Plan touts ‘no child left inside’

Sacramento Bee – September 17, 2007
By M.S. Enkoji

As a child psychologist, some of Dr. Claude Arnett's best therapy isn't done in his office.

He takes a walk along the American River Parkway with his troubled charges. Most have never taken that kind of walk before. "We look at fish. We've seen turkeys and deer and rabbits," Arnett said.

"The children relax," he said. Healing begins.

The California Children's Outdoor Bill of Rights, endorsed recently by Gov. Arnold Schwarzenegger, lists 10 activities kids should experience by the time they turn 14, including exploring nature and learning how to swim.

Created by the California Roundtable on Recreation, Parks and Tourism, the list includes activities that were once typical childhood pursuits, such as catching a fish and following a trail.

Those sorts of outdoor adventures are becoming increasingly challenging for children because of urbanization and because kids are more plugged into indoor technology, say child advocates who are rallying for a national movement to get kids outdoors again.

Not only is the outdoors regarded as a cure for the childhood obesity epidemic, but getting close to nature also could be key in diminishing childhood learning disorders, advocates say.

One 2005 California study of 255 disadvantaged sixth-graders showed their science scores increased by 27 percent after they attended science classes outside.

"This is not about nostalgia. It's what's good," said Cheryl Charles. She is president of the Children and Nature Network, a nonprofit organization founded to promote the principles in the best-seller "Last Child in the Woods -- Saving Our Children From Nature-Deficit Disorder" by San Diego author Richard Louv.

Research indicates that regular outdoor activity lowers stress and hyperactivity in children, Charles said.

"Children are literally happier, healthier and smarter and more cooperative in the classroom," said Charles, who is a former school administrator.

Arnett, of Vaya Mental Health Resources in Sacramento, incorporates outdoor experiences into his treatment. Some older children who tilled soil at an organic farm as part of their therapy have taken to planting their own gardens, he said.

Louv said by e-mail that policymakers, health care professionals, schools and urban designers all have a hand in connecting children to the outdoors, but the foremost influence is parents and adult relatives.

"For a parent who missed out on nature as a child, we say, 'Now's your chance,' " he said.

Rather than structured activities such as physical education classes or organized sports, Louv stresses the need for just plain old play.

In Louv's research, he cites a raft of scientific studies that suggest the demise of outdoor play.

Between 1981 and 2003, free play and discretionary time for children shrank by nine hours a week, according to two studies. In a 2003 study, 71 percent of adults said they had walked or ridden a bike to school, compared with 22 percent of children.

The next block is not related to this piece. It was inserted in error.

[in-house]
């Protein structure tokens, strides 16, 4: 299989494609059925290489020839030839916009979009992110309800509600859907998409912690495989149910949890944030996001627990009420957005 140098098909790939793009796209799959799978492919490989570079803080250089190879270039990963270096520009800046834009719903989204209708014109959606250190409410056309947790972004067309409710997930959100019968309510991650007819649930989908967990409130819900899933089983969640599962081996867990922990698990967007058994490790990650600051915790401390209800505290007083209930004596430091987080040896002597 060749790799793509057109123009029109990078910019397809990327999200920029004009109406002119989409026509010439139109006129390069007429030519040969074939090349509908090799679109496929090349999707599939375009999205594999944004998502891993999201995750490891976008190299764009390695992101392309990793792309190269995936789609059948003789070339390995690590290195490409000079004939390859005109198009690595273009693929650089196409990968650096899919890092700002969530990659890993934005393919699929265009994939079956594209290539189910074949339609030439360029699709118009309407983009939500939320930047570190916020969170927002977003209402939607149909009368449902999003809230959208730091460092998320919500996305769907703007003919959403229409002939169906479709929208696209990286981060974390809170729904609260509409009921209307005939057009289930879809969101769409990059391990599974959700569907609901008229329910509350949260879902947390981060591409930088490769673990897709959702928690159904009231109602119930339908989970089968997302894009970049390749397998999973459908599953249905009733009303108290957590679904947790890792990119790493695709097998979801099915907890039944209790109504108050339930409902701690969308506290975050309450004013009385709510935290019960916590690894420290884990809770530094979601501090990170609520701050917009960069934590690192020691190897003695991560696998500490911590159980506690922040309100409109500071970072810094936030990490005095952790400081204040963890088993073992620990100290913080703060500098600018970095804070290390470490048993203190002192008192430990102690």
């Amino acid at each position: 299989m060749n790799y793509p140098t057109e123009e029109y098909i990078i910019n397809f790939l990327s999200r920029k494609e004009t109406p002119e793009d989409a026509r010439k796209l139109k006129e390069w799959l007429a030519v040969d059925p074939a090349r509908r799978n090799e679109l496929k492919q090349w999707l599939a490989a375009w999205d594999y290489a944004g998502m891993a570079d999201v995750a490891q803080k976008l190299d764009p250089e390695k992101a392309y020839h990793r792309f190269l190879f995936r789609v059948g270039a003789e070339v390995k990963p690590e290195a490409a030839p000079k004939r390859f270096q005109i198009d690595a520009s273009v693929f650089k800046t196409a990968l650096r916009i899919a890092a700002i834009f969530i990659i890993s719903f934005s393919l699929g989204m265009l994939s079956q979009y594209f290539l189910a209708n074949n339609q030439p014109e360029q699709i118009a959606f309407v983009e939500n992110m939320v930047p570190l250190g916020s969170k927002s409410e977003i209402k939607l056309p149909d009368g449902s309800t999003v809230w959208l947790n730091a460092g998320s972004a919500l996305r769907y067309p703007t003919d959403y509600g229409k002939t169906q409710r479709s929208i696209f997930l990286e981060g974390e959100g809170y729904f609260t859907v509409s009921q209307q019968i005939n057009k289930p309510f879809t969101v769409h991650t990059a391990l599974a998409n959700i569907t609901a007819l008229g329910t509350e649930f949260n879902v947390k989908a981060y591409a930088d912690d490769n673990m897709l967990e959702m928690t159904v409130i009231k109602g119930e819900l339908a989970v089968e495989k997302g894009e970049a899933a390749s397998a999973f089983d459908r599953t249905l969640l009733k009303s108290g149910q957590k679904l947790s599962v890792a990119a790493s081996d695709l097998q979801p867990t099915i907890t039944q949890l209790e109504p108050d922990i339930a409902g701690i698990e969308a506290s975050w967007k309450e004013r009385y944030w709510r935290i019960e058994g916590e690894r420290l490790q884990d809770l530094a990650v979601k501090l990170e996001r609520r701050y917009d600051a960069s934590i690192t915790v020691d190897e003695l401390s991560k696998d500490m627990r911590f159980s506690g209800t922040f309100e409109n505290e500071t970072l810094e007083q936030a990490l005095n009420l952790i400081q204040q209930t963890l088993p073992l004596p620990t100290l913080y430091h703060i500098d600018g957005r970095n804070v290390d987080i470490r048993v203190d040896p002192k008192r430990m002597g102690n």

Another 2002 study found that 25 percent of 8-year-olds can name more Pokémon characters than wildlife species.

A Kaiser Family Foundation study in 2005 and 2006 found children between 8 and 18 spend an average of 6.5 hours daily with electronic media.

Besides the lure of electronic gadgetry, children are more housebound because of a heightened fear of abduction, disappearing open space and urban design that discourages walking, said Nina Gordon, chairwoman of California Roundtable on Recreation, Parks and Tourism.

"Kids are not going to throw away their iPods," Gordon said. But technology, such as GPS devices, also could spark an interest in the outdoors, she said.

For economically disadvantaged children, safety in the neighborhood and transportation are obstacles that will require greater public investment, Gordon said.

Governors in at least 10 states, including California, have undertaken initiatives to promote what is billed in some states as "No Child Left Inside." The efforts vary from free entry to state parks for foster families in Connecticut to the nation's first collaboration between schools and state parks in New Mexico.

In California, the state Department of Parks and Recreation offers camping and beach trips for inner-city kids and training for older youth and adults to lead outdoor expeditions.

"This is a serious public health and spiritual health issue," said Ruth Coleman, California's state parks director, who is chairwoman of a national committee of state and national parks representatives focused on outdoor opportunities for youths.

If the connection to the outdoors withers, so will the environmental movement, she said. "How do you preserve your planet in the next generation?"

On a recent sun-filled afternoon, 11-year-old Jordan Resta balanced on his new skateboard and rolled down a sidewalk at McKinley Park in east Sacramento. Jordan, who is from Adelfia, Italy, was ending a two-month stay with his grandparents who live near the park.

In his village, he and his twin sister get out of school in the early afternoon and play outside until the sunlight fades.

"Everybody knows each other," he said. His American friends in east Sacramento seem to spend a lot more time inside than he's used to, he said.

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